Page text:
It’s always difficult to lose a friend even, perhaps especially when it is mostly a friend of convenience. Friendship covers a lot of ground, all the way from that which leads consenting adults into the sack through the Arab expression “the enemy of my enemy is my friend”. Political friendship is cynical, temporary, and, far from loving, practical.
I leave it to you to decide how close the Liberal party of BC and the Green party were as friends but you’ll remember earlier this year the Liberals fell all over themselves allowing the Green leader, Andrew Weaver, to bring in a bill protecting women on the campus from sexual assaults. To say this was a cooked up deal scarcely needs any verification, if you know anything at all about politics. Things like this don’t happen by accident.
The Liberals know that every vote cast for the Greens would otherwise be NDP, and this coziness did more for the Liberals than the Greens as Premier Clark was able to vouchsafe unto all of us the terrible story of how she was once followed by a man and she was so brave she didn’t tell a soul.
But Dr. Weaver has become unpopular on the Mainland as an absentee leader who has cast aside constituencies like West Vancouver-Sea-to-Sky, where I live, which is virtually a single-issue constituency as are a great many, with that issue an environmental one. Even though what’s left of the tattered media will always conjure up issues such as taxes, health, education, transit and so on, almost all ridings have a central issue and these days it’s often environmental. Ours is the proposed LNG facility in Squamish.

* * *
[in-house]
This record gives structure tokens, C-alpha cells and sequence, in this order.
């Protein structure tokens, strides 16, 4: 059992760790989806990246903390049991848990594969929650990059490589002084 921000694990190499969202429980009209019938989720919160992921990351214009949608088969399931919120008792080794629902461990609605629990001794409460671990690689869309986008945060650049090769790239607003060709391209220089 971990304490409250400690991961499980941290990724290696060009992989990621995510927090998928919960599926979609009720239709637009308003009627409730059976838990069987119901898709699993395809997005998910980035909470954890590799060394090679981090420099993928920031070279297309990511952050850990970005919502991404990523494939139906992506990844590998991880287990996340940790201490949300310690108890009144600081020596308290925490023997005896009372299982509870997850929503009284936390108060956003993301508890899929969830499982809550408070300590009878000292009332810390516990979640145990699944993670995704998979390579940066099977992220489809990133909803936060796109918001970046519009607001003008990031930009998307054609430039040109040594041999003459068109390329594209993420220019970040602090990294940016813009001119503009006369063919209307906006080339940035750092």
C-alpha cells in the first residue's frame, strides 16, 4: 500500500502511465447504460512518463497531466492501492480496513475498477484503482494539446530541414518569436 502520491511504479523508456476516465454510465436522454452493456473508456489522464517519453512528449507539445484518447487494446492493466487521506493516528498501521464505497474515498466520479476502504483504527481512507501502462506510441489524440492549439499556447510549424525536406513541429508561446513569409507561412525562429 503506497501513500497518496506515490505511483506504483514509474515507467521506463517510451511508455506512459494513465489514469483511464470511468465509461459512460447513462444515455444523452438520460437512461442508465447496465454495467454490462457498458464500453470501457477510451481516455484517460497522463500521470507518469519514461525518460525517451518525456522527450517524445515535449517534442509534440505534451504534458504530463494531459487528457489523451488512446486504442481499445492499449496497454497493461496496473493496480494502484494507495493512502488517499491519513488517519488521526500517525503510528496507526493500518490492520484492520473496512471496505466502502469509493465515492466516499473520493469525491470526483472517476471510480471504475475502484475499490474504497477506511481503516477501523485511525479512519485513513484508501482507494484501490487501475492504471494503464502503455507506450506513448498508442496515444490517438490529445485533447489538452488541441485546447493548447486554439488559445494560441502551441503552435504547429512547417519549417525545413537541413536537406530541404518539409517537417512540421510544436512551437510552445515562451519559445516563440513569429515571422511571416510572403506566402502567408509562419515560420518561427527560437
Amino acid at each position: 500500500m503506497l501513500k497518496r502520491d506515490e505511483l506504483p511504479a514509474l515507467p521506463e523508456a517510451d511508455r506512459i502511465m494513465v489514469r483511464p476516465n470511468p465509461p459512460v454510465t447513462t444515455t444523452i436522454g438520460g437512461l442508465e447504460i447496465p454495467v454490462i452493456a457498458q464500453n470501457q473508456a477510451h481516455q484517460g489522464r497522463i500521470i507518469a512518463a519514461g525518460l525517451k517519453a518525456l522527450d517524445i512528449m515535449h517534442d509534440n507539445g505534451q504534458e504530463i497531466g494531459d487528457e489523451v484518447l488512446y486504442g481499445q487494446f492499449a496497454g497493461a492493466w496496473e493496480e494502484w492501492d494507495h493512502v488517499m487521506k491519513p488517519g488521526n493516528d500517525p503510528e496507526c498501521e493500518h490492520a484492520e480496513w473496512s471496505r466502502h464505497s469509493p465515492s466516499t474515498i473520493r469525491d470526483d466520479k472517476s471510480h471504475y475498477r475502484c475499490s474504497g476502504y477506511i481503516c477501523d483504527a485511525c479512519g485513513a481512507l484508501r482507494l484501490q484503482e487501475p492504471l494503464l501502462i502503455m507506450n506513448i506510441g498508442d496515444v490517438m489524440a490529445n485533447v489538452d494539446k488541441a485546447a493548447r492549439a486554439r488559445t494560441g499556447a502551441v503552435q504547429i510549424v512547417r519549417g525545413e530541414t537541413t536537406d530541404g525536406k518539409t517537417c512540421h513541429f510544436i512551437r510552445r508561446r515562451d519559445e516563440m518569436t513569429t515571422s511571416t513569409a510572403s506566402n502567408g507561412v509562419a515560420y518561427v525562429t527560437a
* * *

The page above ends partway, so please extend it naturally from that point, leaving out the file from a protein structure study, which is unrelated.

Greens have real chance in West Van
In the last Federal campaign, the Green candidate, Ken Melamed, was very popular and in mid-campaign I’d have wagered my Green pullover that he would win as the only candidate to stand foursquare against Woodfibre LNG (eventually joined by lesser known NDP candidate Larry Koopman). Then the “strategic voting” wave went across the country as the fear that Harper and his lickspittles might win hit voters. He was sandbagged by fear and could do nothing.
The former mayor of West Vancouver, Pamela Goldsmith -Jones, assured the voters that unlike the incumbent Tory, John Weston, she would heed the wishes of her constituents. There being but one big issue, this was taken to mean she would oppose WLNG.
She won by a landslide. Then, as so often happens in politics, she immediately let the side down and supported Trudeau when he hastily approved WLNG.
The Greens are still here and they had great hopes that with a good candidate, perhaps Mr. Melamed, they could best the Liberal MLA, Jordan Sturdy, who loyally supports Premier Photo Op and WLNG. While a great many voters want him out, there must be an alternative. Until Dr. Weaver became damaged goods, it was assumed that the Green party would run a good candidate and, although no riding is a slam dunk for the Greens, this came as close as it gets.
But, what about money? That’s well nigh impossible to raise without a viable leader and the Liberals have, in a strange irony, the most viable of the lot. Moreover, WLNG can be expected to duplicate their past generosity – in 2015 they cut a generous cheque and paid for a huge fundraising bun toss at, no less, the Capilano Golf Club & Country Club.